Machine Learning Methods for Computational Sustainability
Sustainable development has attracted much attention as ecosystems are facing more and more pressure from human activities. Machine learning can play an important role in ecology study as a large amount of data is being collected from ecosystems. In this talk, I will focus on three learning challenges in ecology study: data interpretation, model fitting, and data- intensive policy making. Specifically, my collaborators and I have investigated three typical learning problems: bird song classification, bird migration modeling, and reserve design.
First, we model the problem of bird song classification as a weakly-supervised learning problem; develop a probabilistic classification model; and theoretically analyze when we can learn good classifiers in this setting. Second, we model bird migration with a probabilistic graphical model at the population level; propose an approximation to significantly improve the scalability of the model; and theoretically show that the approximation is asymptotically correct. Third, we propose a novel formulation of transductive classification to study the reserve design problem; and adapt existing optimization algorithms to handle large-scale problems. Our learning techniques can also be used in other applications which involve learning from sensor data or decision-making with the learned models.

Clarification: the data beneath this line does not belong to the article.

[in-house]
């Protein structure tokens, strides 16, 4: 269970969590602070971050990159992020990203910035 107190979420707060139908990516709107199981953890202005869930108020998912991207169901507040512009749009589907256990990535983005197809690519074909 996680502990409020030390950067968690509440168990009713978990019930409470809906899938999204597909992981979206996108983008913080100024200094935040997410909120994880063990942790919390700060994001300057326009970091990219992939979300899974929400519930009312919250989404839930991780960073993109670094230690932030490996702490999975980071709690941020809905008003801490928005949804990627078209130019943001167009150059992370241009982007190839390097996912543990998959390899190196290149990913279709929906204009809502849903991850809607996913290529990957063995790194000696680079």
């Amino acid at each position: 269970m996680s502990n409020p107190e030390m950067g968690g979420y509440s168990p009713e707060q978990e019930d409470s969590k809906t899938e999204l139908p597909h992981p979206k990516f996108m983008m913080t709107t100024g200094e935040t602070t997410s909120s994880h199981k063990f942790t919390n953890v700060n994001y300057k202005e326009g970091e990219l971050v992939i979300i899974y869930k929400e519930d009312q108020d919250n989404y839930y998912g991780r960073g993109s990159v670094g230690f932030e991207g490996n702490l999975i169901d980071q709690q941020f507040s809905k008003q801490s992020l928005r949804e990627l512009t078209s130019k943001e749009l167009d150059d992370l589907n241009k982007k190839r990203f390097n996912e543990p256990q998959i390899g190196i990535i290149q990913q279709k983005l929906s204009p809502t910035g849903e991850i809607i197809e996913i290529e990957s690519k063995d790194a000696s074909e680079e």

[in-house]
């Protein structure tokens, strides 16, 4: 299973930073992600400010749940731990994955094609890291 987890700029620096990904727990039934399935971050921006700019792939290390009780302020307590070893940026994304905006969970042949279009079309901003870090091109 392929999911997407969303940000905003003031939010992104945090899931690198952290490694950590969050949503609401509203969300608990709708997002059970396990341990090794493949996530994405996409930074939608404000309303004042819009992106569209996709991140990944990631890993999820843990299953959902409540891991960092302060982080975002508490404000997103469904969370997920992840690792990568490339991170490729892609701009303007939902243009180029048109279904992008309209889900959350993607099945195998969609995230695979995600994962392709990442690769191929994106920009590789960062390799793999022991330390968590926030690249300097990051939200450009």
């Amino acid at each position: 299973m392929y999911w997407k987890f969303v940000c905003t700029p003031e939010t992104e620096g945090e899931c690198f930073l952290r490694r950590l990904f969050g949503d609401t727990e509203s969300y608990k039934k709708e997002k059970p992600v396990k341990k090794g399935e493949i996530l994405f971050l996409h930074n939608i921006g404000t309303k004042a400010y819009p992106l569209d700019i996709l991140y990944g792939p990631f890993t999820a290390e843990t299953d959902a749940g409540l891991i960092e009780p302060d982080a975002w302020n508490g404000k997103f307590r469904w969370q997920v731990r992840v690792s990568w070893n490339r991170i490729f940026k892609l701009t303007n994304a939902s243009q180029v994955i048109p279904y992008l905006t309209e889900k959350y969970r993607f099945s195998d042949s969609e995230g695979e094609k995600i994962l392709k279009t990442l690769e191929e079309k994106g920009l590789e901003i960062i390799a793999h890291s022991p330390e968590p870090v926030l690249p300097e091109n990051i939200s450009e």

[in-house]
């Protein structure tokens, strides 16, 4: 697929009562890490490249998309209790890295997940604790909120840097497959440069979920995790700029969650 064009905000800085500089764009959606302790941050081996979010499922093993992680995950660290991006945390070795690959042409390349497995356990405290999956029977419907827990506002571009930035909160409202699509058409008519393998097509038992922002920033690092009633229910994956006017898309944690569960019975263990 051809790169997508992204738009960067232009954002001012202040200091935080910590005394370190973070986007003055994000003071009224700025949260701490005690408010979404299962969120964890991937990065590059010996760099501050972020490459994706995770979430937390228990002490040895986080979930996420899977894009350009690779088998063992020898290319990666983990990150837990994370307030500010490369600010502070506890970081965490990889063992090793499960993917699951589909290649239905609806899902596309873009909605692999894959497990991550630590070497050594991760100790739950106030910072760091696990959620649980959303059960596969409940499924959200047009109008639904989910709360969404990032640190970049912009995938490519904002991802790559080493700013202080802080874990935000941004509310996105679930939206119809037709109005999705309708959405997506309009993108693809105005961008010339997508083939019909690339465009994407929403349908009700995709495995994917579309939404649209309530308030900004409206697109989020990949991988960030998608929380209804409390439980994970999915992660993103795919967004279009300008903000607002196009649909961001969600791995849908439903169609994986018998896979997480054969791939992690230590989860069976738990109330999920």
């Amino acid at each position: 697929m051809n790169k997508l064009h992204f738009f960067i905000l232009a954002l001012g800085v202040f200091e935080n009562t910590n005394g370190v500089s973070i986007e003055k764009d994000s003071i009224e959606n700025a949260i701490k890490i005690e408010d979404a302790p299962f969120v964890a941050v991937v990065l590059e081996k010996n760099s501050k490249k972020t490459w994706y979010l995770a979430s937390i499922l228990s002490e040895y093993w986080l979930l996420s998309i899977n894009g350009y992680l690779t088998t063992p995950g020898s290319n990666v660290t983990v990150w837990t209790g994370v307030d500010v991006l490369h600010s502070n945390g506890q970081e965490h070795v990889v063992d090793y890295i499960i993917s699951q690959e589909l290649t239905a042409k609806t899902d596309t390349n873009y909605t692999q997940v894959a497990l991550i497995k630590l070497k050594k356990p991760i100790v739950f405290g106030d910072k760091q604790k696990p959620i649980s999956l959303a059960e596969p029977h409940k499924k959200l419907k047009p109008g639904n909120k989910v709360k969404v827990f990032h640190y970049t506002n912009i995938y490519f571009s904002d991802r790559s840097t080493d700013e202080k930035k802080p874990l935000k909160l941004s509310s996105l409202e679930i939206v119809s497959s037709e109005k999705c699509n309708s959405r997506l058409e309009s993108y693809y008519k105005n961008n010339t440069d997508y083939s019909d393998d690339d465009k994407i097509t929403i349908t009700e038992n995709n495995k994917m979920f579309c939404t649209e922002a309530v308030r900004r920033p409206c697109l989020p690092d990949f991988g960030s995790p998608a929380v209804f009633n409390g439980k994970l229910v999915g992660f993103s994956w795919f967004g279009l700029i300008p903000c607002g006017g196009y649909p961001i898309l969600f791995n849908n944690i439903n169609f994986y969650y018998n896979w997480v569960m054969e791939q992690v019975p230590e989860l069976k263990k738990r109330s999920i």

Bio: Liping Liu is a Ph.D. candidate advised by Thomas Dietterich at Oregon State University. His research mainly focuses on machine learning problems motivated by the study of ecosystems and sustainability. His research has developed a variety of learning techniques to address a wide spectrum of learning problems in the field of computational sustainability. Working together with teams at Cornell and UMass, he aims to answer important ecological questions and provide advice for the protection of ecosystems. He also has industry research experience at IBM T.J.Watson and Alibaba.